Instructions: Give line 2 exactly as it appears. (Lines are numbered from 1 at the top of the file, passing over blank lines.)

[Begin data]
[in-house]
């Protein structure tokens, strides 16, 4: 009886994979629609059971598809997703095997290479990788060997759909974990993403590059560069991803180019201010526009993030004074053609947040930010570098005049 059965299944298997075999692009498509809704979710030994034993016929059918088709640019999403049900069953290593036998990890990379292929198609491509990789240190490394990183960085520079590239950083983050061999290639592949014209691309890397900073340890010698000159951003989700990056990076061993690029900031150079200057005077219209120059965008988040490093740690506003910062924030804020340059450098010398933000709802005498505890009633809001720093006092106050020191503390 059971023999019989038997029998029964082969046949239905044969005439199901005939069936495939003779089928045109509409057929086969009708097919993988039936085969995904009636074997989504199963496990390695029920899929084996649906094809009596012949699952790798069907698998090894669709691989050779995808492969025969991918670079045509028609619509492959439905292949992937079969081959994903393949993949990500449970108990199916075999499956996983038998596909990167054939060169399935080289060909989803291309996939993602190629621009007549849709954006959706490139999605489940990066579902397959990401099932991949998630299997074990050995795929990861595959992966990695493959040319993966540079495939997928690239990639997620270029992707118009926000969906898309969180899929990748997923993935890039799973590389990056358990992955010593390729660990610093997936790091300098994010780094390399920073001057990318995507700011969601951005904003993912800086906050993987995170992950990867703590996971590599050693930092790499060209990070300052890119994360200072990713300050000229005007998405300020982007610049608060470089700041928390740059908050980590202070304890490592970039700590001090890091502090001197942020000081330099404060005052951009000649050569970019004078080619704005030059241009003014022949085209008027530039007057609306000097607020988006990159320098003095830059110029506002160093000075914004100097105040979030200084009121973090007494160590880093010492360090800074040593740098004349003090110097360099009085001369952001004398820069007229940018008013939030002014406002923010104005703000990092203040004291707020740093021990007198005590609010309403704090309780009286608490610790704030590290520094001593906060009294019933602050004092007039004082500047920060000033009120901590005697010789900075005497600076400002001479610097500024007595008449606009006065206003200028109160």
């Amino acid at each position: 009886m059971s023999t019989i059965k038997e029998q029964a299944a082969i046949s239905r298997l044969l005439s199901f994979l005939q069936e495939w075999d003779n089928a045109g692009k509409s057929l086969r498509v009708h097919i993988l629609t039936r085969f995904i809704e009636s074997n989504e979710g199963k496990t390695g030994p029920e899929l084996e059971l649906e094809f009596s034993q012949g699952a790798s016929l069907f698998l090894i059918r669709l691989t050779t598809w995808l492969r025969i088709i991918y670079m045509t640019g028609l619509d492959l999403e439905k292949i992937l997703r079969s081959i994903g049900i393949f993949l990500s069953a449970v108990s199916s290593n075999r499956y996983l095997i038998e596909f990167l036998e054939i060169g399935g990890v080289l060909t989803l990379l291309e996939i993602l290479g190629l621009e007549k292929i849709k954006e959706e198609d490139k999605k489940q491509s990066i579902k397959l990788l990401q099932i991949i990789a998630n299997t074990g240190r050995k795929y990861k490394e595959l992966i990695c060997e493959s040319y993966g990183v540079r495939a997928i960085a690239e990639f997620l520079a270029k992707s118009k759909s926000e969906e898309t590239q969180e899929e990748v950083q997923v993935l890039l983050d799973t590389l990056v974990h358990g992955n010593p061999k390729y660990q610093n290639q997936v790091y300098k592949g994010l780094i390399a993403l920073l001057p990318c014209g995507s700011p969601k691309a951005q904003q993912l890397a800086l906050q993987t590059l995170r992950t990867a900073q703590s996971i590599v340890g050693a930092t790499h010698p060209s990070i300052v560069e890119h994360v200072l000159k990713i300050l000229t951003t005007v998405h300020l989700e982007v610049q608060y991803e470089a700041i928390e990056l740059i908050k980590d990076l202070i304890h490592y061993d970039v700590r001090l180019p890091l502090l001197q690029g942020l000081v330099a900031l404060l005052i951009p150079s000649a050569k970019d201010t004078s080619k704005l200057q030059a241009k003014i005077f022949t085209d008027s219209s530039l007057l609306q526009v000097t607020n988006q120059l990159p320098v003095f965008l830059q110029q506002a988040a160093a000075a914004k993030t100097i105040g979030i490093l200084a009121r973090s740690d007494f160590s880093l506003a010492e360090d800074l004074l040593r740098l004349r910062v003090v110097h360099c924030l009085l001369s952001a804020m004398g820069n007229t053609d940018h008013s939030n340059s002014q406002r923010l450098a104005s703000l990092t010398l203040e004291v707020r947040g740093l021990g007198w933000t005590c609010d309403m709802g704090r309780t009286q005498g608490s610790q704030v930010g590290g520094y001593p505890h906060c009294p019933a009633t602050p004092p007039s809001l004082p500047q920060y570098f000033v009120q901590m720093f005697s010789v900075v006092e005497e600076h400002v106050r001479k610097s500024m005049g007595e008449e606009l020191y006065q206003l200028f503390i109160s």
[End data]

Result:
């Protein structure tokens, strides 16, 4: 009886994979629609059971598809997703095997290479990788060997759909974990993403590059560069991803180019201010526009993030004074053609947040930010570098005049 059965299944298997075999692009498509809704979710030994034993016929059918088709640019999403049900069953290593036998990890990379292929198609491509990789240190490394990183960085520079590239950083983050061999290639592949014209691309890397900073340890010698000159951003989700990056990076061993690029900031150079200057005077219209120059965008988040490093740690506003910062924030804020340059450098010398933000709802005498505890009633809001720093006092106050020191503390 059971023999019989038997029998029964082969046949239905044969005439199901005939069936495939003779089928045109509409057929086969009708097919993988039936085969995904009636074997989504199963496990390695029920899929084996649906094809009596012949699952790798069907698998090894669709691989050779995808492969025969991918670079045509028609619509492959439905292949992937079969081959994903393949993949990500449970108990199916075999499956996983038998596909990167054939060169399935080289060909989803291309996939993602190629621009007549849709954006959706490139999605489940990066579902397959990401099932991949998630299997074990050995795929990861595959992966990695493959040319993966540079495939997928690239990639997620270029992707118009926000969906898309969180899929990748997923993935890039799973590389990056358990992955010593390729660990610093997936790091300098994010780094390399920073001057990318995507700011969601951005904003993912800086906050993987995170992950990867703590996971590599050693930092790499060209990070300052890119994360200072990713300050000229005007998405300020982007610049608060470089700041928390740059908050980590202070304890490592970039700590001090890091502090001197942020000081330099404060005052951009000649050569970019004078080619704005030059241009003014022949085209008027530039007057609306000097607020988006990159320098003095830059110029506002160093000075914004100097105040979030200084009121973090007494160590880093010492360090800074040593740098004349003090110097360099009085001369952001004398820069007229940018008013939030002014406002923010104005703000990092203040004291707020740093021990007198005590609010309403704090309780009286608490610790704030590290520094001593906060009294019933602050004092007039004082500047920060000033009120901590005697010789900075005497600076400002001479610097500024007595008449606009006065206003200028109160």